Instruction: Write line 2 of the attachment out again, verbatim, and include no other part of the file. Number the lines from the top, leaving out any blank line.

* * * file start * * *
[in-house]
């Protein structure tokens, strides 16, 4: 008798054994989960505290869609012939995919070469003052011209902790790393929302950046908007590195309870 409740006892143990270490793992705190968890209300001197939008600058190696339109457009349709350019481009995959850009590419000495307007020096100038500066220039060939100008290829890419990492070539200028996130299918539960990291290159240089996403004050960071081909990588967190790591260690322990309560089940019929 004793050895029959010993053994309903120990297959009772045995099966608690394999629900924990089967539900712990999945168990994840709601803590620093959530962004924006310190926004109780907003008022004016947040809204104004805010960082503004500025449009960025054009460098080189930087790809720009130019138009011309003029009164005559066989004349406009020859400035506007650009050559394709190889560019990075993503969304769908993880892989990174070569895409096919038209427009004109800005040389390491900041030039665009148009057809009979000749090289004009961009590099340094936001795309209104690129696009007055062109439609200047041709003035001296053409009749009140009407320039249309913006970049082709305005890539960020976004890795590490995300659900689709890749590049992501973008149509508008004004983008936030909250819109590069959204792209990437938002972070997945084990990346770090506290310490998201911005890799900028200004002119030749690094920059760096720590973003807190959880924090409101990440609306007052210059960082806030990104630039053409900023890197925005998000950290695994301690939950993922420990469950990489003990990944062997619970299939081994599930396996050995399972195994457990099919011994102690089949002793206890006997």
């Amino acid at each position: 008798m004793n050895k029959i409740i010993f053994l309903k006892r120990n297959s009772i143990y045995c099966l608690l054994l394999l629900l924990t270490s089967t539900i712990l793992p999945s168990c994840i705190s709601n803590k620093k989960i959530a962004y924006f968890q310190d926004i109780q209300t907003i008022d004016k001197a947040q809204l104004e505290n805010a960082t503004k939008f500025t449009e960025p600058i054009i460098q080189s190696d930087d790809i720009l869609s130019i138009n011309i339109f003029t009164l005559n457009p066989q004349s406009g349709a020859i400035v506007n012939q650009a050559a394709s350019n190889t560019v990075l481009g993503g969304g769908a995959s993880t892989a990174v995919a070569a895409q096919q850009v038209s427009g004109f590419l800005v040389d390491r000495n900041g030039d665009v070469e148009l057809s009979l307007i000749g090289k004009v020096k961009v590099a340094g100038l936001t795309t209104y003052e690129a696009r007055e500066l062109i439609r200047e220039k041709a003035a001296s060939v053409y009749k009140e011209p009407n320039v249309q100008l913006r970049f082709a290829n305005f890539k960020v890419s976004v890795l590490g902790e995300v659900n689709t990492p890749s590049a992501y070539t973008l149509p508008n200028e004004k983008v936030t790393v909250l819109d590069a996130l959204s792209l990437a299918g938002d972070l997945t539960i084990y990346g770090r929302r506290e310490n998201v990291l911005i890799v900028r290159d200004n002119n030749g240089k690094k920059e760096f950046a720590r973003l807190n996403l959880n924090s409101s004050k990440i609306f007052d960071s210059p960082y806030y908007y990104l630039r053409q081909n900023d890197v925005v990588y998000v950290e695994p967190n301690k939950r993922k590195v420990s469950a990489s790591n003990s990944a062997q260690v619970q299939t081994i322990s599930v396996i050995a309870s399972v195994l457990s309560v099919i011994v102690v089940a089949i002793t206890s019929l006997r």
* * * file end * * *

């Protein structure tokens, strides 16, 4: 008798054994989960505290869609012939995919070469003052011209902790790393929302950046908007590195309870 409740006892143990270490793992705190968890209300001197939008600058190696339109457009349709350019481009995959850009590419000495307007020096100038500066220039060939100008290829890419990492070539200028996130299918539960990291290159240089996403004050960071081909990588967190790591260690322990309560089940019929 004793050895029959010993053994309903120990297959009772045995099966608690394999629900924990089967539900712990999945168990994840709601803590620093959530962004924006310190926004109780907003008022004016947040809204104004805010960082503004500025449009960025054009460098080189930087790809720009130019138009011309003029009164005559066989004349406009020859400035506007650009050559394709190889560019990075993503969304769908993880892989990174070569895409096919038209427009004109800005040389390491900041030039665009148009057809009979000749090289004009961009590099340094936001795309209104690129696009007055062109439609200047041709003035001296053409009749009140009407320039249309913006970049082709305005890539960020976004890795590490995300659900689709890749590049992501973008149509508008004004983008936030909250819109590069959204792209990437938002972070997945084990990346770090506290310490998201911005890799900028200004002119030749690094920059760096720590973003807190959880924090409101990440609306007052210059960082806030990104630039053409900023890197925005998000950290695994301690939950993922420990469950990489003990990944062997619970299939081994599930396996050995399972195994457990099919011994102690089949002793206890006997």